Samurai means “to serve.”

Tamurai means “to serve through tea.”


We begin with the selection and consumption of high quality tea. Through the consumption of tea, we make the connection to the earth and the sun. As our astronauts and NASA researchers continue to learn, only the connection to our earth, our atmospherically filtered sunlight, and that which they produce can sustain life as we know it.   Through this connection and creation, our mind, body, and soul are supplied with a cascade of life sustaining nutrients and antioxidants. Certain combinations of these nutrients are found only in the various teas created by our wonderful planet. The teas we support and supply are organic due to the fact tea is one of the few consumable products which makes its way directly from field to cup without any cleaning or washing. If a tea plant or tea field is sprayed with toxic harmful chemicals or fertilizers, they are consumed with the tea.  An additional consideration is that when consuming the highest quality of tea: the first growth, the earliest picking; the highest concentration of nutrients are consumed.  Older tea leaves are found to be out of balance, with higher concentrations of minerals that may be harmful to our health.

Nature designs tea to be consumed at a slower pace, so we encourage tea to explore the internal universe within each of us. As we unfold the discoveries within, we can then make the peaceful and harmonious connections with those we encounter in life. These connections whether individual or shared bring much satisfaction and joy. It is with this spirit of joy we thank you for sharing your journey of tea, spirit, and life. It is with great honor that we recommend and make available the products and services contained within.

 “I have three treasures, which I guard and keep.  The first is compassion.  The second is economy.  The third is humility.  From compassion comes courage.  From economy comes the means to be generous.  From humility comes responsible leadership.”  —Lao-Tse

Once we are on the journey of balance, we are then ready to seek the harmony of the “me/we” relationship that allows the healing of our world and those of its inhabitants.  We learn of how we connect and influence community.  We learn and share the vibrations that are so subtle, but yet so powerful.  These vibrations can only be felt with the heart and measured by the health and harmony of our internal and external environments.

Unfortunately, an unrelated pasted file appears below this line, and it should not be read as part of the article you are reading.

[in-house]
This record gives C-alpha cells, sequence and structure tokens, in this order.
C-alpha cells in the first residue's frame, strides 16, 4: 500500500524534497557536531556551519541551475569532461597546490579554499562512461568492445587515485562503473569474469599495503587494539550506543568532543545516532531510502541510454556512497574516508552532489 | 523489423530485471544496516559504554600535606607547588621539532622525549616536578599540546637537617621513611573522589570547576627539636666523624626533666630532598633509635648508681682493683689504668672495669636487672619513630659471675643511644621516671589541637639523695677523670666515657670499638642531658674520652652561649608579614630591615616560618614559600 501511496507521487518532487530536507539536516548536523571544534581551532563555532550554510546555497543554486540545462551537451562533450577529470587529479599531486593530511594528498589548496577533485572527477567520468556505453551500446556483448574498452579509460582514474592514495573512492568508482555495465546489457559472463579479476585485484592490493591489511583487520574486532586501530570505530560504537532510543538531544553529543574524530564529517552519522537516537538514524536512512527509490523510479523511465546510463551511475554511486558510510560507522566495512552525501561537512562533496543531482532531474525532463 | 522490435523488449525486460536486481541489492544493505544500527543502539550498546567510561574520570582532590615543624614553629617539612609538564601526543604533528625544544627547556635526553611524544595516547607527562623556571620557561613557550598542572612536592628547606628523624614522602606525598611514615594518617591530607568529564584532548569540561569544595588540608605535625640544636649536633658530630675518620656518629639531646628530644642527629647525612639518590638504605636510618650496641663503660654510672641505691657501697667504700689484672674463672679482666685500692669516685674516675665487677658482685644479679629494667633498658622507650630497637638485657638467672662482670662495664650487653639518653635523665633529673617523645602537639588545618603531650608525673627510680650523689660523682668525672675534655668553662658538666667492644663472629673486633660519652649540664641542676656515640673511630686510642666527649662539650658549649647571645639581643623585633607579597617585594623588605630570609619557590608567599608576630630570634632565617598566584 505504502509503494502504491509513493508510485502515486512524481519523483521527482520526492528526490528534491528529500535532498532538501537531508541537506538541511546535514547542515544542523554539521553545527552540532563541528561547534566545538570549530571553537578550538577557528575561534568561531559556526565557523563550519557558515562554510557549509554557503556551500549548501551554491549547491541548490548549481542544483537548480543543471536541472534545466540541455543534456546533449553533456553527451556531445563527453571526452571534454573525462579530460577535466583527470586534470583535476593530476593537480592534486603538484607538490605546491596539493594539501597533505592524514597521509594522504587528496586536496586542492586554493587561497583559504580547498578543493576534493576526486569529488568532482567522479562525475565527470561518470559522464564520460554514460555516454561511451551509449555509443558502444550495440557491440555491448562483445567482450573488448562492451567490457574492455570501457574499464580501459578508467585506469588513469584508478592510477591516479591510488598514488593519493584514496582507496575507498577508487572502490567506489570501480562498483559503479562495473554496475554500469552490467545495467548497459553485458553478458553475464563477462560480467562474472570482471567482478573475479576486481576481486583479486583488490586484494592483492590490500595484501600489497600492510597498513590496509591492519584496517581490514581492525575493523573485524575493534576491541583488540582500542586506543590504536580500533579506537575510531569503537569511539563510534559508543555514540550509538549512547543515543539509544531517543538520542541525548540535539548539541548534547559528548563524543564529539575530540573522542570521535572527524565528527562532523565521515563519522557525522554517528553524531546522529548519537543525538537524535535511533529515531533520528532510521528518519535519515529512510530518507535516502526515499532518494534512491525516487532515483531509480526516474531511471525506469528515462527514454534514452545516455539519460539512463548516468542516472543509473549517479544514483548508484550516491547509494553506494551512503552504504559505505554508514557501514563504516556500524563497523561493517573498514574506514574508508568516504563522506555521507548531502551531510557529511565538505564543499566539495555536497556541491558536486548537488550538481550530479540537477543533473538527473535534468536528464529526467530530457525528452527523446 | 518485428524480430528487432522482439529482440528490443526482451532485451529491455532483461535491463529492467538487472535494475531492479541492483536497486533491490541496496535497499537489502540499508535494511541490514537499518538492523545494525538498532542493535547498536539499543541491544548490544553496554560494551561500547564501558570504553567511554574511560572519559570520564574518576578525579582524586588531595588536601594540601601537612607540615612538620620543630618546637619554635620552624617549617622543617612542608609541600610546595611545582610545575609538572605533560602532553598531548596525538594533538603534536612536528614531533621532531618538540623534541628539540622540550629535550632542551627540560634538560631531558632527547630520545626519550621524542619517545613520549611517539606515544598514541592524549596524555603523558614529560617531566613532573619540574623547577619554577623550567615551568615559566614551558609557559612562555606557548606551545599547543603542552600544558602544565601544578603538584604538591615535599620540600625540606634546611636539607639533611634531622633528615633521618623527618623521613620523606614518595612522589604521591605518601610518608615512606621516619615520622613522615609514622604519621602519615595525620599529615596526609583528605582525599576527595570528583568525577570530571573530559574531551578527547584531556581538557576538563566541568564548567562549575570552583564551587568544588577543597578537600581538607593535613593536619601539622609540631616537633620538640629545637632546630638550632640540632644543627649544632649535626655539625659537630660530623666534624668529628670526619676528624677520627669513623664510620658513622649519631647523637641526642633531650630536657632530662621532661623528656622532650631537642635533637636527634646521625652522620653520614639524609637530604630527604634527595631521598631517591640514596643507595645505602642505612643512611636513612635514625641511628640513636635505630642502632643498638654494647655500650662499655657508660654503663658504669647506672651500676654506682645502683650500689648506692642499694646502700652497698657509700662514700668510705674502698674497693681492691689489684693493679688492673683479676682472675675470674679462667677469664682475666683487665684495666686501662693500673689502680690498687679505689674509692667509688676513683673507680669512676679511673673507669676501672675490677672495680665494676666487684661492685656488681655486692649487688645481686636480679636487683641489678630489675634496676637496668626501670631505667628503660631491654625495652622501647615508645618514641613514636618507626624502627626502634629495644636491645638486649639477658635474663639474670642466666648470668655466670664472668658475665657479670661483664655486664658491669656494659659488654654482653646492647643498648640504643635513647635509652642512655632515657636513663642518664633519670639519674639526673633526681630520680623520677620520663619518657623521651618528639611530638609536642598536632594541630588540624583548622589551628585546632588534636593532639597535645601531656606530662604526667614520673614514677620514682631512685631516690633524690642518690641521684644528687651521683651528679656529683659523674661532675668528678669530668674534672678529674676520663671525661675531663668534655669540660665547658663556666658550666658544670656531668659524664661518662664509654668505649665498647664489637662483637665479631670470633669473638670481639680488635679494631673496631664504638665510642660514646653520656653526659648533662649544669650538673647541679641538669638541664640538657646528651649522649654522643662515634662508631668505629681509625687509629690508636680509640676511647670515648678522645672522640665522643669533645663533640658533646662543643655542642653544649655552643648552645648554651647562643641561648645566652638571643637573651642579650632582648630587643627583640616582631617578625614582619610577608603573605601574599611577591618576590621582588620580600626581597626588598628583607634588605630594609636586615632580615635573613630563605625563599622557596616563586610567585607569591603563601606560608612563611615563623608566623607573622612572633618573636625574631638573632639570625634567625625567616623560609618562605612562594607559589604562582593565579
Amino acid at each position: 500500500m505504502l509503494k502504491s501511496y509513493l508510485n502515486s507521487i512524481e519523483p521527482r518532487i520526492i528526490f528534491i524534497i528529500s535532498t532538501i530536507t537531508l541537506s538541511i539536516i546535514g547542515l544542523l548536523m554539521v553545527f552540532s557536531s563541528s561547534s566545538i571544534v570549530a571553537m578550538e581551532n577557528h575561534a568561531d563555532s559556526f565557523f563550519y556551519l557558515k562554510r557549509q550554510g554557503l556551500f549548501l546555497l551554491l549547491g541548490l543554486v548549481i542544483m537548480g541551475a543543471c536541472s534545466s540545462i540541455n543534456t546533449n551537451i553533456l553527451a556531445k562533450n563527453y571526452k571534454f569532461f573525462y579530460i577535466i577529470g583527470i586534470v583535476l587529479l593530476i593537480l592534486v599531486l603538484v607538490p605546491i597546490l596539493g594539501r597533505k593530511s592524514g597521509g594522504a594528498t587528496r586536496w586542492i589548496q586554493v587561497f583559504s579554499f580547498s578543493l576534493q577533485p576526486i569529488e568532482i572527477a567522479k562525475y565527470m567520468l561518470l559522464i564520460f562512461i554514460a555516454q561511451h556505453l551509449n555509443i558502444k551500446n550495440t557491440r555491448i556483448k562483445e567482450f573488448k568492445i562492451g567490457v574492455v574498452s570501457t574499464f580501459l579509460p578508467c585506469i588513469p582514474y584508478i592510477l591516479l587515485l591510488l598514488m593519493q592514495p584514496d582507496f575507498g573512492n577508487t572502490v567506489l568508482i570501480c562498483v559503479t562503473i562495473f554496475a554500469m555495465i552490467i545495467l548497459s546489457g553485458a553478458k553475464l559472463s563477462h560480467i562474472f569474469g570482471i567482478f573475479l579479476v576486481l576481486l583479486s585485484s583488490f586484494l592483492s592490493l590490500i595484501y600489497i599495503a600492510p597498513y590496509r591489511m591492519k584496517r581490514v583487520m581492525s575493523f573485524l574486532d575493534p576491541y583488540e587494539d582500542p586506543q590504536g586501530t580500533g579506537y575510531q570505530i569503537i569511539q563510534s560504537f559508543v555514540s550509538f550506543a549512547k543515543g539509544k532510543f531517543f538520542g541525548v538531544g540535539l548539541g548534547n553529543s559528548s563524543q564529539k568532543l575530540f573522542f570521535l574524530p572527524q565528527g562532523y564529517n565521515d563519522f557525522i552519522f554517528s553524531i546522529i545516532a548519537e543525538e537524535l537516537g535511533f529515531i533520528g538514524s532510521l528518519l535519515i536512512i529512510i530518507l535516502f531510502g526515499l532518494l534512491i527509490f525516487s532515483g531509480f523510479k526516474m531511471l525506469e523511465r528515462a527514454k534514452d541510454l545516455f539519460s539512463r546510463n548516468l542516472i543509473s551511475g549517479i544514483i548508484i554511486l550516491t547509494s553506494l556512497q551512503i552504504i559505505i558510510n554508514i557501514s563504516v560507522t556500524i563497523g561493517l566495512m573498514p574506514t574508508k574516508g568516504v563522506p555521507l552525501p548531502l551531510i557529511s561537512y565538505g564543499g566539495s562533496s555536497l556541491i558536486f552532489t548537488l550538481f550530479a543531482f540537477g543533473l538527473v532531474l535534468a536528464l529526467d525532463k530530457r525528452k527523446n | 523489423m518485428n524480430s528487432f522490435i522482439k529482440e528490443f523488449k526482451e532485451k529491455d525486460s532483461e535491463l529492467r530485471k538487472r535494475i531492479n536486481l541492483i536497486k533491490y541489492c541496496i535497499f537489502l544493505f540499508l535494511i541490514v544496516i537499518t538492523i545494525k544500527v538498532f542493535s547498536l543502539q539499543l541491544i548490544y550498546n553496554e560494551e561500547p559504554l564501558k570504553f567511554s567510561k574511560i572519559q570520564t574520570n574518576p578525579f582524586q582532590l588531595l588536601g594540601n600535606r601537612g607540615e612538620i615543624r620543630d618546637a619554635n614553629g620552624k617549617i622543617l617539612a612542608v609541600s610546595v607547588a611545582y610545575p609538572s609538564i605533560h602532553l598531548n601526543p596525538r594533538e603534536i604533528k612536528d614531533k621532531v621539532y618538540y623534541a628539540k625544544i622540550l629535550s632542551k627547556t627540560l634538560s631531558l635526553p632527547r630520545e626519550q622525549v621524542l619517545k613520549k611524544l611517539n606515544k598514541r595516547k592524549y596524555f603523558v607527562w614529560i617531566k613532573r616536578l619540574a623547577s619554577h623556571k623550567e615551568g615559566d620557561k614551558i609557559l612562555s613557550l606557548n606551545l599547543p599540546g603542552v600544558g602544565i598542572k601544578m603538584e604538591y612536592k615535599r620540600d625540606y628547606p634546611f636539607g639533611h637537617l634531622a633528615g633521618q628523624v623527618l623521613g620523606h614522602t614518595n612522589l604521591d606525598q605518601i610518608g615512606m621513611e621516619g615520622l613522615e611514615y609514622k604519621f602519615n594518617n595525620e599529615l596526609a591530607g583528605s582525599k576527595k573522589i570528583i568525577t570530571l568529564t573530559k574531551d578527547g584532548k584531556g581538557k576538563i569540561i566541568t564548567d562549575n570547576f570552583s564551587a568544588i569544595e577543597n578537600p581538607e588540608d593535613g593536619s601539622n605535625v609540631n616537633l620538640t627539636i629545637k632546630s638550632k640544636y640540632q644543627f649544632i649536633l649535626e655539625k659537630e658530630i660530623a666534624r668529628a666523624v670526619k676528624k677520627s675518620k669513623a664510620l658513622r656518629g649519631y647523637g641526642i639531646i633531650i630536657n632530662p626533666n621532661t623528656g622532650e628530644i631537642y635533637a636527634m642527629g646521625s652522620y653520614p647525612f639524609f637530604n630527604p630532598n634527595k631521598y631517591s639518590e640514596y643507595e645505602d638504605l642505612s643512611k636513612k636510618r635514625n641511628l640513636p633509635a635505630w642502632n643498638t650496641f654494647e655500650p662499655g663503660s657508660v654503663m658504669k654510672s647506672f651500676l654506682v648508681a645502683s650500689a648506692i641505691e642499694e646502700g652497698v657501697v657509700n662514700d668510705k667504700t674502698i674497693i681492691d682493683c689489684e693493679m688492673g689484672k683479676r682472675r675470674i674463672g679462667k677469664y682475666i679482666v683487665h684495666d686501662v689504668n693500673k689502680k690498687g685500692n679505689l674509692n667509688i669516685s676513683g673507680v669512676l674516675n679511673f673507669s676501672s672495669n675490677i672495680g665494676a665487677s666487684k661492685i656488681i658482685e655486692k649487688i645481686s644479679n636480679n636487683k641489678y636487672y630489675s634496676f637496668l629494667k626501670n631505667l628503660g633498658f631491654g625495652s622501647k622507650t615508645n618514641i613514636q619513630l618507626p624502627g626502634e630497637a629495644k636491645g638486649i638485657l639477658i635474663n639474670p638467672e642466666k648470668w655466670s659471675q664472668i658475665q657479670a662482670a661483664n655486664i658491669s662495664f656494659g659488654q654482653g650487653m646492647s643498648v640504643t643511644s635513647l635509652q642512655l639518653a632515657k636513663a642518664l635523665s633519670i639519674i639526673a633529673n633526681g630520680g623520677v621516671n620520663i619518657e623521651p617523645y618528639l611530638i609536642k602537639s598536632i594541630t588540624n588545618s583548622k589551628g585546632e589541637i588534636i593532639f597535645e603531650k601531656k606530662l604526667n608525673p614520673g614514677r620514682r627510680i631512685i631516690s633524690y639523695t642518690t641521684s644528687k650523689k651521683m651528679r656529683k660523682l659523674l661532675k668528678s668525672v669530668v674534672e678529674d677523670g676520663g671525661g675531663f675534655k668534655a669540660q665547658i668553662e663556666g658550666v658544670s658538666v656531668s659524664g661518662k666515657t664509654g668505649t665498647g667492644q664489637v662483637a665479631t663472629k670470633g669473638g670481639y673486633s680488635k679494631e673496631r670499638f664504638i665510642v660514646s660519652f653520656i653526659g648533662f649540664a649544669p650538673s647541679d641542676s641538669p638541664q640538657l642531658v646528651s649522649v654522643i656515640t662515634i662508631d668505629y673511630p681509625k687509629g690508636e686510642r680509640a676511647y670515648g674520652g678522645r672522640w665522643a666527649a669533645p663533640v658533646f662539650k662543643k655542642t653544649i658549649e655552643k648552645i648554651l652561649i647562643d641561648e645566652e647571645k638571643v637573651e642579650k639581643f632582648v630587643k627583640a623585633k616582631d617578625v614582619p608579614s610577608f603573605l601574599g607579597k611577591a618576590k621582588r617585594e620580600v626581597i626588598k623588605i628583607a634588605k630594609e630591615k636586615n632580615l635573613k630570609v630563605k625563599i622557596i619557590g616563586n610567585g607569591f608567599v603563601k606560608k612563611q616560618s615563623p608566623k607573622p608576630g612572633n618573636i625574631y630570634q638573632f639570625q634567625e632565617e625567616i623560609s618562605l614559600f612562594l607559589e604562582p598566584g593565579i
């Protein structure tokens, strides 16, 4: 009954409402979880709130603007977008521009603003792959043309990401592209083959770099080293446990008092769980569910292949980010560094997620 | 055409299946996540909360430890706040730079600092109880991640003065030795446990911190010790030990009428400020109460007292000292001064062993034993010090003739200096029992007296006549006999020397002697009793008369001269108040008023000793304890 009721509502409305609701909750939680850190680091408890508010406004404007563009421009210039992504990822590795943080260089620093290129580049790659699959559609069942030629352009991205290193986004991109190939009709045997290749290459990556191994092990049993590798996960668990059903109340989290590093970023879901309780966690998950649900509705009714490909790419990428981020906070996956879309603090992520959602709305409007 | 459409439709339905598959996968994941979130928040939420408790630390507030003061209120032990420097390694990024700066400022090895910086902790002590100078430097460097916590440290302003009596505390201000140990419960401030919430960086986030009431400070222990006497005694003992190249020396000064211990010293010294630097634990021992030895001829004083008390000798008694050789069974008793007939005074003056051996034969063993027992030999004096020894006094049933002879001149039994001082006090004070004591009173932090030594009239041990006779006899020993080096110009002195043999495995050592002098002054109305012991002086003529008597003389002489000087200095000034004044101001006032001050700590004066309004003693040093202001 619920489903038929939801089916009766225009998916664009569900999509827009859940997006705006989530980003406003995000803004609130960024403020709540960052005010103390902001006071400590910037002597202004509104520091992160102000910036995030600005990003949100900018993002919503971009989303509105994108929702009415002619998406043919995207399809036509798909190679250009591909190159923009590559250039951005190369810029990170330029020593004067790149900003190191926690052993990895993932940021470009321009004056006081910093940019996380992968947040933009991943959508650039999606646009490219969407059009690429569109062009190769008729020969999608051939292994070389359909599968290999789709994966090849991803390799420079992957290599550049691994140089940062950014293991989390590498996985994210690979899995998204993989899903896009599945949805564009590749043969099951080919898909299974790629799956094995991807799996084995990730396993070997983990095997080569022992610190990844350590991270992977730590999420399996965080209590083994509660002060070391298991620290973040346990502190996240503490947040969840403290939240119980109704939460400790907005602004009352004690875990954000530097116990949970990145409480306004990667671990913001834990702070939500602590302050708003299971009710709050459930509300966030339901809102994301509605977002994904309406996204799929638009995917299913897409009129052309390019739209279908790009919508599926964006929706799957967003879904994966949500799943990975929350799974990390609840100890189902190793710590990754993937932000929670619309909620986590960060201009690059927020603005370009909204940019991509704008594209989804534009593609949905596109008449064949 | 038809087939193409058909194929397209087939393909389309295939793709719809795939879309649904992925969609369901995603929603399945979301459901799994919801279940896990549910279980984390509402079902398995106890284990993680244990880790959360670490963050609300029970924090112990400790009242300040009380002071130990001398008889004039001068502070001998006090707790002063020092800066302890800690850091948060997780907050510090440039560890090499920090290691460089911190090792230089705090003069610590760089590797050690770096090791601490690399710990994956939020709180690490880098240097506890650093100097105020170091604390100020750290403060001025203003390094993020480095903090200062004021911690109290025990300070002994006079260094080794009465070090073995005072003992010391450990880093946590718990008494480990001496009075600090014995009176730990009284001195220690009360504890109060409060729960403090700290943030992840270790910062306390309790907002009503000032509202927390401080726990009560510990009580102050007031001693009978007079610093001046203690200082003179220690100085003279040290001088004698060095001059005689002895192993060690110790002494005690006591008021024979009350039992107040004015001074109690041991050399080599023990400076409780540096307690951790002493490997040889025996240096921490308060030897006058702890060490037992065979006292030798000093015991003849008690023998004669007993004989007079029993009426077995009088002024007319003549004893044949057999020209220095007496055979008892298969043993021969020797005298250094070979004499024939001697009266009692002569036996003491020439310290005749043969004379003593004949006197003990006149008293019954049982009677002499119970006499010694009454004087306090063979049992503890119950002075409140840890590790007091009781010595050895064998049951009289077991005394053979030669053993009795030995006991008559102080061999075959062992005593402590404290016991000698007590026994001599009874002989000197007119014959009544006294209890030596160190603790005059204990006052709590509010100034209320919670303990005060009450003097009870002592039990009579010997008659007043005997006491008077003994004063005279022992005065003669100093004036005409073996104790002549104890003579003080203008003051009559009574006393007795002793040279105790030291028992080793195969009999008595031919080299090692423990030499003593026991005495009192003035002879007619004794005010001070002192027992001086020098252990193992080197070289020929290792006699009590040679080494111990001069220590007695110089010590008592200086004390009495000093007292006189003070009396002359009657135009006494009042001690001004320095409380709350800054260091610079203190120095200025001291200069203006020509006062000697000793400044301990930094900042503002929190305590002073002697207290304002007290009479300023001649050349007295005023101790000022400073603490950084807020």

We begin our quest with tea, share it through meditation & prayer, and grow it through our understanding and developing awareness as keys to unlock the secrets within.  Meditation & prayer unfolds Lao Tse’s compassionate courage, tea flowers the economy of generosity, and our growing humility through understanding allows us to lead others by example.


Making the Perfect Cup by teaclass.com

Making the Perfect Cup

The many styles of tea

No matter how expensive the tea you buy, if you brew it wrong, it’s awful.

This is a lesson many beginners learn the hard way. Most people who claim they “don’t like the taste” were repelled by an incorrectly brewed tea. This can create a terrible misconception that can last a lifetime Fortunately, this nightmare be easily avoided with better brewing techniques.

Most restaurants, cafes and households that serve tea try to cut corners by simply throwing all teas into the same temperature water and serving visitors without any direction. This makes about as much sense as opening a premium wine bar and serving white wines at room temperature, or opening a prime steakhouse and serving all steaks well-done.

Steeping good tea does not take a PhD, but it is also not as simple as chucking it into boiling water and letting it stew. To get that perfect cup of tea involves very a few simple steeping methods. In fact, there are nearly as many brewing methods as there are teas. In this lesson, we’ll go through the most effective and functional ways to infuse most any tea.

The trick to steeping tea correctly comes in five parts: water, weight, temperature, time and equipment.

Perfect water isn’t necessary, but if your water “tastes funny”, so will your tea. If your water tastes great (or does not have a taste at all depending on your perspective), you should be in pretty good shape. Great water will have around 150 parts per million (PPM) of balanced mineral content. For perspective, extremely hard water in some major U.S. cities is around 900+ PPM. To correct this issue, a conscientious tea shop will usually use a rather expensive reverse osmosis filtration system and a calcium carbonate cartridge to introduce the proper amount of mineral content to the water. At home, you can use a simple carbon filter water pitcher to remove the extra mineral, as well as any contaminants like chlorine (unless you enjoy tea that tastes like a swimming pool).